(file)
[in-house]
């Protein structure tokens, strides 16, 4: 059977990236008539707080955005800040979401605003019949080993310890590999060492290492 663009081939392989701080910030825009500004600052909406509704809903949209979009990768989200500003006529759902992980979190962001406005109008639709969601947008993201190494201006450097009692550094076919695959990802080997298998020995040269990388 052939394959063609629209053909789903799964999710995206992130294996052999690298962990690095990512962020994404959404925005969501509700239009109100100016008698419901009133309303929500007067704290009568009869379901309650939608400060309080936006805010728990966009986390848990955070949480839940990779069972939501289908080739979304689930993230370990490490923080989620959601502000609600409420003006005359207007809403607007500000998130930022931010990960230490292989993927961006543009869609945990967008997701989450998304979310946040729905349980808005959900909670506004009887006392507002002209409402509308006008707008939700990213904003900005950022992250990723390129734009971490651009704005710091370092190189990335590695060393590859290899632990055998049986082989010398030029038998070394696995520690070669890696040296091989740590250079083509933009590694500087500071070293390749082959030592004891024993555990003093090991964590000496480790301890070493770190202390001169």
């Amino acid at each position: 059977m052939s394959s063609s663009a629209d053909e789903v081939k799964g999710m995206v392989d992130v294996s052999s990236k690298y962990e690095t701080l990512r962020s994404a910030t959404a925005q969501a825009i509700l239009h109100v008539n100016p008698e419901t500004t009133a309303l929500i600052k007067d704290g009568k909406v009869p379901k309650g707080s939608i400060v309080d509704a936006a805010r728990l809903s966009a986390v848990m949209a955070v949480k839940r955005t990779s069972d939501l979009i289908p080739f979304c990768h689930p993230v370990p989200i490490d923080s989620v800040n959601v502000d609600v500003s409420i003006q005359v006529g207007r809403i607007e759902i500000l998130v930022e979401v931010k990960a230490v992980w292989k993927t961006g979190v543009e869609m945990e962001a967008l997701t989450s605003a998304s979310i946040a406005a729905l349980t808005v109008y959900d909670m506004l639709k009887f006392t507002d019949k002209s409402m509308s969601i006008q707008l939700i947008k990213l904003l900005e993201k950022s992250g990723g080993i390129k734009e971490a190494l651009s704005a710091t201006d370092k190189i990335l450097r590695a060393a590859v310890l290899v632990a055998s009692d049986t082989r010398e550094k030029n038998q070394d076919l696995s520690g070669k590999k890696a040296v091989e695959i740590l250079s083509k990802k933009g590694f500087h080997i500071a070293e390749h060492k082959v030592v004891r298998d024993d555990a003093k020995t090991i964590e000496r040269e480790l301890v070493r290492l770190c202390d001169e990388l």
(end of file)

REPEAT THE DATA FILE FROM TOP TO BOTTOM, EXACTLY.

[in-house]
């Protein structure tokens, strides 16, 4: 059977990236008539707080955005800040979401605003019949080993310890590999060492290492 663009081939392989701080910030825009500004600052909406509704809903949209979009990768989200500003006529759902992980979190962001406005109008639709969601947008993201190494201006450097009692550094076919695959990802080997298998020995040269990388 052939394959063609629209053909789903799964999710995206992130294996052999690298962990690095990512962020994404959404925005969501509700239009109100100016008698419901009133309303929500007067704290009568009869379901309650939608400060309080936006805010728990966009986390848990955070949480839940990779069972939501289908080739979304689930993230370990490490923080989620959601502000609600409420003006005359207007809403607007500000998130930022931010990960230490292989993927961006543009869609945990967008997701989450998304979310946040729905349980808005959900909670506004009887006392507002002209409402509308006008707008939700990213904003900005950022992250990723390129734009971490651009704005710091370092190189990335590695060393590859290899632990055998049986082989010398030029038998070394696995520690070669890696040296091989740590250079083509933009590694500087500071070293390749082959030592004891024993555990003093090991964590000496480790301890070493770190202390001169």
């Amino acid at each position: 059977m052939s394959s063609s663009a629209d053909e789903v081939k799964g999710m995206v392989d992130v294996s052999s990236k690298y962990e690095t701080l990512r962020s994404a910030t959404a925005q969501a825009i509700l239009h109100v008539n100016p008698e419901t500004t009133a309303l929500i600052k007067d704290g009568k909406v009869p379901k309650g707080s939608i400060v309080d509704a936006a805010r728990l809903s966009a986390v848990m949209a955070v949480k839940r955005t990779s069972d939501l979009i289908p080739f979304c990768h689930p993230v370990p989200i490490d923080s989620v800040n959601v502000d609600v500003s409420i003006q005359v006529g207007r809403i607007e759902i500000l998130v930022e979401v931010k990960a230490v992980w292989k993927t961006g979190v543009e869609m945990e962001a967008l997701t989450s605003a998304s979310i946040a406005a729905l349980t808005v109008y959900d909670m506004l639709k009887f006392t507002d019949k002209s409402m509308s969601i006008q707008l939700i947008k990213l904003l900005e993201k950022s992250g990723g080993i390129k734009e971490a190494l651009s704005a710091t201006d370092k190189i990335l450097r590695a060393a590859v310890l290899v632990a055998s009692d049986t082989r010398e550094k030029n038998q070394d076919l696995s520690g070669k590999k890696a040296v091989e695959i740590l250079s083509k990802k933009g590694f500087h080997i500071a070293e390749h060492k082959v030592v004891r298998d024993d555990a003093k020995t090991i964590e000496r040269e480790l301890v070493r290492l770190c202390d001169e990388l």